The Kosher Gourmet by Marlene Parrish A gift of hazelnuts keeps giving --- for a variety of nutty recipes: Entree, side, soup, dessert

April 4, 2014

Rabbi David Gutterman: The Word for Nothing Means Everything

Charles Krauthammer: Kerry's folly, Chapter 3

Amy Peterson: A life of love: How to build lasting relationships with your children

John Ericson: Older Women: Save Your Heart, Prevent Stroke Don't Drink Diet

John Ericson: Why 50 million Americans will still have spring allergies after taking meds

Cameron Huddleston: Best and Worst Buys of April 2014

Stacy Rapacon: Great Mutual Funds for Young Investors

Sarah Boesveld: Teacher keeps promise to mail thousands of former students letters written by their past selves

The Kosher Gourmet by Sharon Thompson Anyone can make a salad, you say. But can they make a great salad? (SECRETS, TESTED TECHNIQUES + 4 RECIPES, INCLUDING DRESSINGS)

April 2, 2014

Paul Greenberg: Death and joy in the spring

Dan Barry: Should South Carolina Jews be forced to maintain this chimney built by Germans serving the Nazis?

Mayra Bitsko: Save me! An alien took over my child's personality

Frank Clayton: Get happy: 20 scientifically proven happiness activities

Susan Scutti: It's Genetic! Obesity and the 'Carb Breakdown' Gene

Lecia Bushak: Why Hand Sanitizer May Actually Harm Your Health

Stacy Rapacon: Great Funds You Can Own for $500 or Less

Cameron Huddleston: 7 Ways to Save on Home Decor

The Kosher Gourmet by Steve Petusevsky Exploring ingredients as edible-stuffed containers (TWO RECIPES + TIPS & TECHINQUES)

Jewish World Review Nov. 27, 2006 / 6 Kislev, 5767

Quartet of ladies shows where we're headed

By Mark Steyn


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http://www.JewishWorldReview.com | Have you seen a movie called ''Four Jills In A Jeep''? Don't worry, it's not at the multiplex. It came out in 1944. A wartime movie, about the contribution of the gals to the big existential struggle. Great title, and downhill after that. This column is, metaphorically speaking, four Jills in a jeep: It's about a quartet of ladies who provide useful glimpses of where we're heading.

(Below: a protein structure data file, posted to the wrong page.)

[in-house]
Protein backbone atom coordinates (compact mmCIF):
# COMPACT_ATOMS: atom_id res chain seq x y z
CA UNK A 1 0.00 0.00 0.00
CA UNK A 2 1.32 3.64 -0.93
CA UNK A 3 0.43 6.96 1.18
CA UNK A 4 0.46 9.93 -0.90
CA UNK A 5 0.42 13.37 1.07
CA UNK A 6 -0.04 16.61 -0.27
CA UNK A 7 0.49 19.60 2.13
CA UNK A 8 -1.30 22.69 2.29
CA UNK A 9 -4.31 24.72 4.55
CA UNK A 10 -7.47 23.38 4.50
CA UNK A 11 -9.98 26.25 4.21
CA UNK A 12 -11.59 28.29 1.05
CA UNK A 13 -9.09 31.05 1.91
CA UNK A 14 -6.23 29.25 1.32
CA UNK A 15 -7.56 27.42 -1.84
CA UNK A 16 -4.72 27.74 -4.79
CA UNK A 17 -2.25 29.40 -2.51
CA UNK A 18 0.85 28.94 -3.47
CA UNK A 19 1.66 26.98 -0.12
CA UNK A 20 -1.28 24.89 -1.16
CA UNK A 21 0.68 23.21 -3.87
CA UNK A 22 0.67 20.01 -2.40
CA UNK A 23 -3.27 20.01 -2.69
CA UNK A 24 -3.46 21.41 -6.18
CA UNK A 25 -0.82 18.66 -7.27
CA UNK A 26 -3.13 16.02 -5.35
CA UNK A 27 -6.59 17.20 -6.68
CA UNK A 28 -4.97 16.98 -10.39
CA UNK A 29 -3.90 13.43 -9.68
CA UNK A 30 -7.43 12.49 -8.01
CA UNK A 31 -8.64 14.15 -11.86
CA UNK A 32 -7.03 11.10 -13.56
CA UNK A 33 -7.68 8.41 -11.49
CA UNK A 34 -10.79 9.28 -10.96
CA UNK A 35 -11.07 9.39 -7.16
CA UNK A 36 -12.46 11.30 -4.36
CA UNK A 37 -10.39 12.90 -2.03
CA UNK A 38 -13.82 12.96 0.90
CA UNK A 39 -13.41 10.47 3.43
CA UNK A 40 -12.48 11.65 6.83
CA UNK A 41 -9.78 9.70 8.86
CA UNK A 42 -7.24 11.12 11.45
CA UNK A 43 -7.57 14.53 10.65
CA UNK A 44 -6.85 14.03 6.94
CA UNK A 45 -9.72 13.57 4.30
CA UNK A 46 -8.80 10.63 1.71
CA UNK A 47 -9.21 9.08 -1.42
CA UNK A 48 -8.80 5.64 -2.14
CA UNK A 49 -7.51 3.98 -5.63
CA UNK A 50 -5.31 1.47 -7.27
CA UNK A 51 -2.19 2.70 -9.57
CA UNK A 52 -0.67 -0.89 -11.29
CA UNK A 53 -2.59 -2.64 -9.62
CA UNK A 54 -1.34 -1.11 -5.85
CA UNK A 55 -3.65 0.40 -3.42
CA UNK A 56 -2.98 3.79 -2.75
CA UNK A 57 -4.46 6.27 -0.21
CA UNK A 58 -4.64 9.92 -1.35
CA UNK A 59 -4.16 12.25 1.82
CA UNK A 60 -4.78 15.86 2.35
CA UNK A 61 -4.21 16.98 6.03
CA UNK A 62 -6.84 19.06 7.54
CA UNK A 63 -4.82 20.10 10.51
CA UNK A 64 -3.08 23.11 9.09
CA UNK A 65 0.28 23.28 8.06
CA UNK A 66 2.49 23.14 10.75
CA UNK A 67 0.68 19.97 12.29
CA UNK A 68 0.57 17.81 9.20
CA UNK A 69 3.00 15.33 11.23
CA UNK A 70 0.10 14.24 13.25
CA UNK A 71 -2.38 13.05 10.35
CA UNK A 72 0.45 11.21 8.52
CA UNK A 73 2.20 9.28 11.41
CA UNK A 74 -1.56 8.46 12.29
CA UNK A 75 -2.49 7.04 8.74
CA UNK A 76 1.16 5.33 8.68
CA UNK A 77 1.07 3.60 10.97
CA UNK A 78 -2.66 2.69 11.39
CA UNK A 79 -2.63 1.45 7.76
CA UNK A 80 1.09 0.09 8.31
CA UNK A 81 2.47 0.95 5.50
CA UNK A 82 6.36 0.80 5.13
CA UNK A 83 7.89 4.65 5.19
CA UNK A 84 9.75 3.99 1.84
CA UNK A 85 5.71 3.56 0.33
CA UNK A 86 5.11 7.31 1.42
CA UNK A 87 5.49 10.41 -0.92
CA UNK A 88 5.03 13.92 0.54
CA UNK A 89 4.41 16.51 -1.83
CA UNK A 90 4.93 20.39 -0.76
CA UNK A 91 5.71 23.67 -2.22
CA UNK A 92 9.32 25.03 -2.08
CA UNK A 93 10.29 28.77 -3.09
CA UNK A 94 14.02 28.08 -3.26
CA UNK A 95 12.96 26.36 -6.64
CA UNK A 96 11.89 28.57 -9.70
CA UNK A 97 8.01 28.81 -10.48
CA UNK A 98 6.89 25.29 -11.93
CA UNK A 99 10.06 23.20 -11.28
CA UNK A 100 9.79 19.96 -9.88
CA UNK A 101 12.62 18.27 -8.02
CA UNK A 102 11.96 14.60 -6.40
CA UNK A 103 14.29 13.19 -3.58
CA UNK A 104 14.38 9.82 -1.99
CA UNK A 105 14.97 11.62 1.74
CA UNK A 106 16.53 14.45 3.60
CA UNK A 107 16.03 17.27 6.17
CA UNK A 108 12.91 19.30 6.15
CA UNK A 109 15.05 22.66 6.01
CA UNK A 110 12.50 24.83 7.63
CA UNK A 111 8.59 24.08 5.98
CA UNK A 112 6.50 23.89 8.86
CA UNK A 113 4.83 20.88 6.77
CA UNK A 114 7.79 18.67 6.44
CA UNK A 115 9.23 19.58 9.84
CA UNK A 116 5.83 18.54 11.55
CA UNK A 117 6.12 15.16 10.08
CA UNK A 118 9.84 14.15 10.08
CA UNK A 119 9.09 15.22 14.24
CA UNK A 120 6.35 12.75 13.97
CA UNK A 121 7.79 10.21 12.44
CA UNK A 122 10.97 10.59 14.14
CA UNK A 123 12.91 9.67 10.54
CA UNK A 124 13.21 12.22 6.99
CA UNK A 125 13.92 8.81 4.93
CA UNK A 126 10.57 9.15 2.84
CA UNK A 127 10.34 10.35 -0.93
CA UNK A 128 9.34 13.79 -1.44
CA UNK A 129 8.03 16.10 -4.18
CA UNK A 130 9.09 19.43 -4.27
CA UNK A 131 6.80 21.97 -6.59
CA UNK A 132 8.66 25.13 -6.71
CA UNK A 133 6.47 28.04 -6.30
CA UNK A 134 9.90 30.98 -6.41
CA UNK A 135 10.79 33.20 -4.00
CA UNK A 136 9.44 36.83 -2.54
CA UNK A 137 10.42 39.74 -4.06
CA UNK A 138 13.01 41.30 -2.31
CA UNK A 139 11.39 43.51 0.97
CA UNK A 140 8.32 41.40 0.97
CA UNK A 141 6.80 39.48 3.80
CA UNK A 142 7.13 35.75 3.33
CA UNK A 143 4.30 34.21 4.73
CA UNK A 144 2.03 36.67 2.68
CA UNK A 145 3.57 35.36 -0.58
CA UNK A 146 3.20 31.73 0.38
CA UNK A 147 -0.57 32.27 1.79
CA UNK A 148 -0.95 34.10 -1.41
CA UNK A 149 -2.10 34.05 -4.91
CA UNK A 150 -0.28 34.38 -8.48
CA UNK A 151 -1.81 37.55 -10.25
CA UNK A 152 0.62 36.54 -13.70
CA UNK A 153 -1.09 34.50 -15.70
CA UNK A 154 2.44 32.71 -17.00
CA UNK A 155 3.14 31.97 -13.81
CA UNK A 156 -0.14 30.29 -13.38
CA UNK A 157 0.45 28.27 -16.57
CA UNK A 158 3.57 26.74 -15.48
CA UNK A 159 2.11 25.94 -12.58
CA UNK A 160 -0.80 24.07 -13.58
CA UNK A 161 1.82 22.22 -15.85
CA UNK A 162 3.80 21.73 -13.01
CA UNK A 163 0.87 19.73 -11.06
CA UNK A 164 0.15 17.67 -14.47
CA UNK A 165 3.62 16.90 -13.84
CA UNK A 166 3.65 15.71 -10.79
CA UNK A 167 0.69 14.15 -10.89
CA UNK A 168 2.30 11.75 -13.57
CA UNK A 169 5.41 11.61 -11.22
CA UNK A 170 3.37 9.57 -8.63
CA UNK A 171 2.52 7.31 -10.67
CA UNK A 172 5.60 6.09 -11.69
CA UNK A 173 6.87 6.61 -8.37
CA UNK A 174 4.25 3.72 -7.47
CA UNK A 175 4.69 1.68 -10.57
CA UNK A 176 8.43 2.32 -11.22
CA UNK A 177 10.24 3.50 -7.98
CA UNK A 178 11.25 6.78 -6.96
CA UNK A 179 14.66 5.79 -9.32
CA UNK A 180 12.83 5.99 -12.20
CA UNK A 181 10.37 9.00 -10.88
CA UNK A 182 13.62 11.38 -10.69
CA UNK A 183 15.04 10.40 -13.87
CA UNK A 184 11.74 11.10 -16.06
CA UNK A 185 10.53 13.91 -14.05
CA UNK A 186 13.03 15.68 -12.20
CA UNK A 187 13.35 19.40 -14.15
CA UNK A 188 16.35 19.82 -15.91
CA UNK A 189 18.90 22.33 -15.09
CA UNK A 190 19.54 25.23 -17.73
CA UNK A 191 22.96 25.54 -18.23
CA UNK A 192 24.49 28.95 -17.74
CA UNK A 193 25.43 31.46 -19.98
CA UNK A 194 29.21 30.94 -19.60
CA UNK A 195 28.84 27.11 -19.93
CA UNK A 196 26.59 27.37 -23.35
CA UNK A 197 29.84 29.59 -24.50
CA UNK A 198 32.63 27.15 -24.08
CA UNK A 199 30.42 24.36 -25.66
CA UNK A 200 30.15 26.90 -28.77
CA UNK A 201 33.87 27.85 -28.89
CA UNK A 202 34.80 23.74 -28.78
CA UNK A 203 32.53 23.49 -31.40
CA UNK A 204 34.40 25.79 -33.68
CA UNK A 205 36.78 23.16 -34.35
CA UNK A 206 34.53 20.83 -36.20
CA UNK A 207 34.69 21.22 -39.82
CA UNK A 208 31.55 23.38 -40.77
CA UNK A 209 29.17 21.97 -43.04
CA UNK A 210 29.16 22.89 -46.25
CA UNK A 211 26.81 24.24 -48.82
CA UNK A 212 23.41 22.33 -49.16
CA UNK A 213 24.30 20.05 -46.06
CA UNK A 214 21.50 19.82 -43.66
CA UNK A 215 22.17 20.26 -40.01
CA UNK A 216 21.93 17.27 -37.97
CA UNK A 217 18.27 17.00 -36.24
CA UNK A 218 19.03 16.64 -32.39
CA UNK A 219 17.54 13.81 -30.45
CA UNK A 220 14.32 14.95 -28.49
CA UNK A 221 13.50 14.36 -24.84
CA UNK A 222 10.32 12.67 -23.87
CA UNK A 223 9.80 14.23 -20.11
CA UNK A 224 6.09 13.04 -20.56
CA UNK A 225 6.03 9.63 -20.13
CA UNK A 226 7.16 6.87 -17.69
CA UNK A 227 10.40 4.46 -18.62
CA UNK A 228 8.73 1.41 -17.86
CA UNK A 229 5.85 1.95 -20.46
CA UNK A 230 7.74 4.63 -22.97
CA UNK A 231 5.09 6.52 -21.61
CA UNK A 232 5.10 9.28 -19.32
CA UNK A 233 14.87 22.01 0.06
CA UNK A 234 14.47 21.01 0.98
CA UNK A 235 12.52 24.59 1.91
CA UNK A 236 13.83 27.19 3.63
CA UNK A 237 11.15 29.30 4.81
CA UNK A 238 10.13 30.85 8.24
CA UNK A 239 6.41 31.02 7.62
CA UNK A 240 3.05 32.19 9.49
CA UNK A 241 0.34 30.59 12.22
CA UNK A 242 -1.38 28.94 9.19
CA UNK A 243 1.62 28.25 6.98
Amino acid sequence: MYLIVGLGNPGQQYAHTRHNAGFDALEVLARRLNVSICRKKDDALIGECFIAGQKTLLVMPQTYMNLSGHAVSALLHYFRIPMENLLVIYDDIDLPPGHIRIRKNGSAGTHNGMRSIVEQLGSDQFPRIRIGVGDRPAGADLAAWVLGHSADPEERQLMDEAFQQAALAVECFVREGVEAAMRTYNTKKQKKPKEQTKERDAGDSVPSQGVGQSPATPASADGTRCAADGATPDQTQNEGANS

The first is Fatma An-Najar, a 64-year-old grandmother who had a livelier Thanksgiving than most grandmas. She marked the occasion by self-detonating in the town of Jebaliya, and, although all she had to show for splattering body parts over the neighborhood were three "lightly wounded" Israeli soldiers, she will have an honored place in the pantheon of Palestinian heroes. She was, according to the official statistician from the Hamas Book Of Records, the oldest Palestinian suicide bomber ever. And, naturally, her family's pleased as punch.


"We are really happy," her son Zuheir told Agence France-Presse. "She told us last night that she would do a suicide operation. She prepared her clothes for that operation, and we are proud. 'I don't want anything, only to die a martyr.' That's what she said."


Awww, bless the sweet l'il ol' biddy. She wouldn't have wanted to die a long lingering death in some old folks' home. This is the way she wanted to go: quick and painless, except for any Zionists in the immediate vicinity.


An-Najar gave birth to her first child at the age of 12. She had eight others. She had 41 grandchildren. Keep that family tree in mind. By contrast, in Spain, a 64-year old woman will have maybe one grandchild. That's four grandparents, one grandchild: a family tree with no branches.